5 Ways to Be Consistent in Your Writing

July 14, 2022 Surya Nair

Consistency in terminology is important in technical writing. Each word or phrase must be consistent in spelling and usage throughout a document. Unlike in creative writing where synonyms are used to avoid repeating the same word, in technical writing, it is considered good practice to repeat the same word in order to maintain consistency.

Why is consistency important?

It's simple—adhering to the same rules throughout a document improves the coherence of your overall message. Repetitive patterns in content organization generally make it easier for the reader to navigate a document and quickly locate a topic. More importantly, repetition reinforces learning.

Additionally, if the content you create needs to be translated into other languages, consistent use of terms can make the translation process easier, faster, and less expensive.

Here are some tips for using consistent terminology.

1. Don't use the same word to refer to two different concepts.

Consider the word “interface”—when used as a noun, it can mean the graphical user interface of a software application, and when used as a verb, it can mean interacting with another person, organization, or a system, depending on the context. In a user manual for a software application where you use “interface” often as a noun, do not use it as a verb too—instead use “interact”.

The following example demonstrates how using the same word to refer to two different things can create confusion for a reader.  

Example (ambiguous sentences): The current system for document management needs improvement. The new system that will be implemented will automate the document management process and improve the workflow. 

Although the example shown above uses grammatically correct sentences, they can convey the wrong meaning if the reader is not aware that in the first sentence, system refers to the current workflow, and in the second sentence, system refers to the new software application that will help automate the workflow. Now read the clear sentences below. 

Example (clear sentences): The current workflow for document management needs improvement. The new electronic document management system that will be implemented will automate the document management process and improve the workflow. 

2. Avoid using different words interchangeably to mean the same thing. This is especially important if the words are close in meaning as it can increase the reader's confusion.   

Example:  

  • Workflow and Process flow
  • Command and Option
  • Icon and Button 

3. Always follow the manufacturer's guidelines when referring to trademarks and registered products.  

Example:  

  • AutoCAD® Map 3D
  • CATIA
  • SolidWorks®
  • Autodesk® Vault Professional 2023: Data Management for Autodesk® Inventor® Users 

4. When referring to product-related terms, be precise and use them exactly as they are used in the product.  

For example, in software training documentation, when referring to elements on the interface, such as menu items, fields, dialog box names, buttons, and tooltips, use the spelling exactly as displayed on the screen so that it is easy for the reader to relate.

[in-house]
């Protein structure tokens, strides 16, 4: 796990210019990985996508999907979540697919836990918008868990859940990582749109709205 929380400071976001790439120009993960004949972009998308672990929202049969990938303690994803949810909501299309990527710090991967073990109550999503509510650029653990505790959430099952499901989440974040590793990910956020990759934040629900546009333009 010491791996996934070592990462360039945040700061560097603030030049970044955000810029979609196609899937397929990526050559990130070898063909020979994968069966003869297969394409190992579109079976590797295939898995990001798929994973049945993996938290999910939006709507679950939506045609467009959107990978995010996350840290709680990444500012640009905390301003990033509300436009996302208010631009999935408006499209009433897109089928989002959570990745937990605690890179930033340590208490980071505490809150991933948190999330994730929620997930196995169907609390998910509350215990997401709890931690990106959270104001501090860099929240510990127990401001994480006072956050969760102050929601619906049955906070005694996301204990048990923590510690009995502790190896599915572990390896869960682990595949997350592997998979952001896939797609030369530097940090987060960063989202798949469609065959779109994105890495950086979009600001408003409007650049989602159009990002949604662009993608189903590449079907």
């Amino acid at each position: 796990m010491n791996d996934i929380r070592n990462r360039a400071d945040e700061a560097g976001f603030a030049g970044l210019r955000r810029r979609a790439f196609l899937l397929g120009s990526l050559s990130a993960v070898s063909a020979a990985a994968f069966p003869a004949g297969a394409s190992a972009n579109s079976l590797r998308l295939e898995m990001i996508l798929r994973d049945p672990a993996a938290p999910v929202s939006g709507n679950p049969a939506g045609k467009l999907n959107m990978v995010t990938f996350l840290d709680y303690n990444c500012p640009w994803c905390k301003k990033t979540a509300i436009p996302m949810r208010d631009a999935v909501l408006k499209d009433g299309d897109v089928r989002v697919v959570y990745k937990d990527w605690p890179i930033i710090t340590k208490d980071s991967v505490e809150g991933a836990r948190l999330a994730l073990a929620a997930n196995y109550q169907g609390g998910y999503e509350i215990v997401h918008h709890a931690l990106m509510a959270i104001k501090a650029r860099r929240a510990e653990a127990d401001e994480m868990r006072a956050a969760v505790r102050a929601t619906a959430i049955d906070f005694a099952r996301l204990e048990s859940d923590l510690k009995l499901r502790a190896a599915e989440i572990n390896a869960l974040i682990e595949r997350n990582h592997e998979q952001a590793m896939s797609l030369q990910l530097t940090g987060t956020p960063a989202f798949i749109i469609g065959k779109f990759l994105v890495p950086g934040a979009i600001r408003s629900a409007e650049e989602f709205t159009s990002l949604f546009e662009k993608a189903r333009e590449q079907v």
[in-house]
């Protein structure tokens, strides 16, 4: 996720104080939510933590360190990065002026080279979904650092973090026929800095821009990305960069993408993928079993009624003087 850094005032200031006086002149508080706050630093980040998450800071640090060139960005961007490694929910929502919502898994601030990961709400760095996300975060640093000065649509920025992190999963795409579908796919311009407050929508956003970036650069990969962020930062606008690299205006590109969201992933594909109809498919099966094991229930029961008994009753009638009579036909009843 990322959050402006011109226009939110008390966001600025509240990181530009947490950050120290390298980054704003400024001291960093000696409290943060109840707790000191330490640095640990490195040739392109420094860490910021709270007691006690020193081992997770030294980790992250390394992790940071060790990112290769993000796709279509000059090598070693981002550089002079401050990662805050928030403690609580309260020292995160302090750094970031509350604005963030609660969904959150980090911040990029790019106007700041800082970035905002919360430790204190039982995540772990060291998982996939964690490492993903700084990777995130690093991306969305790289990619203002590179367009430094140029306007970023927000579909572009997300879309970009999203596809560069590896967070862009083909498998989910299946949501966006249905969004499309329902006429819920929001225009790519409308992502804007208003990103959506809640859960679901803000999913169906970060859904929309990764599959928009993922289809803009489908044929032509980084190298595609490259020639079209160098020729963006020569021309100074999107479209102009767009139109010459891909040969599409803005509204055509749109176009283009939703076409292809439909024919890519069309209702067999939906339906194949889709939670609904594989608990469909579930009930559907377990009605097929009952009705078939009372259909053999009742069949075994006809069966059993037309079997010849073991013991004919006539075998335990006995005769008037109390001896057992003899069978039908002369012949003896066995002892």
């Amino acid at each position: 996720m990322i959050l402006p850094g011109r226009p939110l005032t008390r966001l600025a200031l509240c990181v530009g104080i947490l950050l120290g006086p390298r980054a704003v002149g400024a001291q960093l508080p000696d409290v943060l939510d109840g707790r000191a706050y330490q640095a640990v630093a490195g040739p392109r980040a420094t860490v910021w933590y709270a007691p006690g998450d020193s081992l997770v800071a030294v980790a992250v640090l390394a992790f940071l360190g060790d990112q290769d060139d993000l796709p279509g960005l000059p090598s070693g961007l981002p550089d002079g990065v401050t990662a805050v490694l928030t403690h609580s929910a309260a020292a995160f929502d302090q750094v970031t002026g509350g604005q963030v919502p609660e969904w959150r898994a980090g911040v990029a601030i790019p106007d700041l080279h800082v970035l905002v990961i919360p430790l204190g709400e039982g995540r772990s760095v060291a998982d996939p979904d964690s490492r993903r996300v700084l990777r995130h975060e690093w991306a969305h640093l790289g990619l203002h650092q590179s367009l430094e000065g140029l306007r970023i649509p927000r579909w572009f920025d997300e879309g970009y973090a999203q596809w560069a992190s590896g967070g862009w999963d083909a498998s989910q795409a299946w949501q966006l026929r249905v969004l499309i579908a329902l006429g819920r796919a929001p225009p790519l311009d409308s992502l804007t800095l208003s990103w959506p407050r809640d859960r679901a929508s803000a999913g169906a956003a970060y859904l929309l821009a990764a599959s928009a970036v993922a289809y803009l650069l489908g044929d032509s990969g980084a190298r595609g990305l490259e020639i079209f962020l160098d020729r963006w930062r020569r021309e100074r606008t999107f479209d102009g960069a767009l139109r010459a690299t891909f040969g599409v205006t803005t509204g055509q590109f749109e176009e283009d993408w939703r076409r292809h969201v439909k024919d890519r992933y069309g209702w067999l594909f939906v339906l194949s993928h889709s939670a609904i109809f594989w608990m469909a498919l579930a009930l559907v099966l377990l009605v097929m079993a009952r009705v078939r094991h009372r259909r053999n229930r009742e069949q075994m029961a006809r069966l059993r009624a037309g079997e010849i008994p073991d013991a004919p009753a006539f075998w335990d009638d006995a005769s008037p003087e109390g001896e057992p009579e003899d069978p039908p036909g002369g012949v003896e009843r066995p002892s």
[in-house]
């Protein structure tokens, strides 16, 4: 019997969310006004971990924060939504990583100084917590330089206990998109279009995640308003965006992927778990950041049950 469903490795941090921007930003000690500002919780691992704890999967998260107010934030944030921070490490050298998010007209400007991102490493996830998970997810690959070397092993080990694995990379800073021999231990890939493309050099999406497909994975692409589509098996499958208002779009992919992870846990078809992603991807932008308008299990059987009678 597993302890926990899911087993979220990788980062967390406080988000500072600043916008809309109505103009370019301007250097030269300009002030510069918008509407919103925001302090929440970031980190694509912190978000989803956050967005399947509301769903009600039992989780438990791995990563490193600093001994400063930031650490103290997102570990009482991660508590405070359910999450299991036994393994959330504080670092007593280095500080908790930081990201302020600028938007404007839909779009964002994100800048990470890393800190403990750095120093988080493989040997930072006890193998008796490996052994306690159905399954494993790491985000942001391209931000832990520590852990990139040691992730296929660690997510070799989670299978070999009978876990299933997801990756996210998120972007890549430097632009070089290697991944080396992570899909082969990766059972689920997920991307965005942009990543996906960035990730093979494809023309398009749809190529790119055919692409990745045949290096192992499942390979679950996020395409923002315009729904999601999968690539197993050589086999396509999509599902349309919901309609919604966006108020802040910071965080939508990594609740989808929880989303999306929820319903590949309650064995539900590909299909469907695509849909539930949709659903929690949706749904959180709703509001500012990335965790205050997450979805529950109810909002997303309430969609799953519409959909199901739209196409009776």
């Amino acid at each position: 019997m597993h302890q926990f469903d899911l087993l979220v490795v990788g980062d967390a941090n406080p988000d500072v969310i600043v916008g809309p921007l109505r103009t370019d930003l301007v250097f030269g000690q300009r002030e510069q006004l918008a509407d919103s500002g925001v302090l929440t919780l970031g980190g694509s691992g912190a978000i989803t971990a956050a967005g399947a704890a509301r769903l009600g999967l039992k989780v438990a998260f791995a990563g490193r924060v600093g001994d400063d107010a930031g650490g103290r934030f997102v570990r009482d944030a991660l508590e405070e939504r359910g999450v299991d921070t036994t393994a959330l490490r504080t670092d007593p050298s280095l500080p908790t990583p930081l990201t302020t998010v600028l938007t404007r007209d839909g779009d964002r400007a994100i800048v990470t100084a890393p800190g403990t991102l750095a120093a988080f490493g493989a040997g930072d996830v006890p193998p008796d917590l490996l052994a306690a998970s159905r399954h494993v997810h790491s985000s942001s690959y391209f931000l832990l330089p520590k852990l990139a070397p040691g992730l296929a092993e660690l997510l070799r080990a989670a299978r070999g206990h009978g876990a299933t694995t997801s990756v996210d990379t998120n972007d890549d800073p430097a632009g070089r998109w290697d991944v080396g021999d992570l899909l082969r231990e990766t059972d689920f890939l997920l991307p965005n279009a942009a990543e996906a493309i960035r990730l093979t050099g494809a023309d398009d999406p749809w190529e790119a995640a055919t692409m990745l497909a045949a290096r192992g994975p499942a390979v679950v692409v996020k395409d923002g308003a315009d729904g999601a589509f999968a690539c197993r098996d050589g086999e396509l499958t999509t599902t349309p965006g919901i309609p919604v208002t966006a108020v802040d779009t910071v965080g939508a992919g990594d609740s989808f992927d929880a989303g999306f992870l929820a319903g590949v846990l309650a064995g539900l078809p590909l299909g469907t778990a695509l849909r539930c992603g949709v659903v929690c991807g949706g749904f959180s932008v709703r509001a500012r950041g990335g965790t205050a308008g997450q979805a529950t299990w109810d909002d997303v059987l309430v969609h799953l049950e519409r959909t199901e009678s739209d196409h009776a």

A term like "Quick Access Toolbar" in Autodesk Inventor is referred to as "the Quick Access Toolbar" in Autodesk Help. Notice the capitalization and the use of "the" before the term. When you refer to that toolbar in your documents, follow the same guideline and do not use "Quick Access toolbar" or "Quick access toolbar" or even just "Quick Access Toolbar" but "the Quick Access Toolbar".  

Provided below are two examples of instructions that demonstrate how terms have been used exactly as they display on the user interface. 

Example 1:  

In the figure shown below, notice the name of the dialog box and its capitalization. Even though the capitalization appears incorrect, in your instruction, you must use the dialog box name exactly as it displays on the interface because that is what the readers will see on their screen too. 

In the Browse the vault For Folder dialog box, select the Content Center Files folder and click OK, as shown in the figure below.  

 

Example 2:  

In the figure shown below, notice the name of the option (keep Both sides).  

 

As in the previous example, the capitalization appears incorrect. However, in your documentation, you must use it exactly as it displays on the screen, as shown in the instruction below.  

In the Specify a point on desired side prompt, select the keep Both sides option to keep both sides of the object. 

5. Only use words that are in a standard dictionary and can be easily understood by your readers.  

Some portmanteau words (words made from blending two different words), such as edutainment (education + entertainment), netiquette (Internet etiquette), or favicon (favorite icon), may be used in specific styles of writing, such as blog posts or magazine articles. However, it is better to avoid such words in technical writing.  

 

If you could use the assistance of a technical writer for your next project, please reach out so we can discuss your project needs.  

About the Author

Surya Nair

Technical Writer and Editor<br><br>Surya has been writing and editing technical content for over two decades in multiple industries. How do you transform complex technical content into an easy-to-understand document? Ask Surya - technical writing is her passion! She has been with ASCENT since 2018. She holds a master’s degree in English Literature, and a diploma in Journalism, and is a certified Technical Writer.

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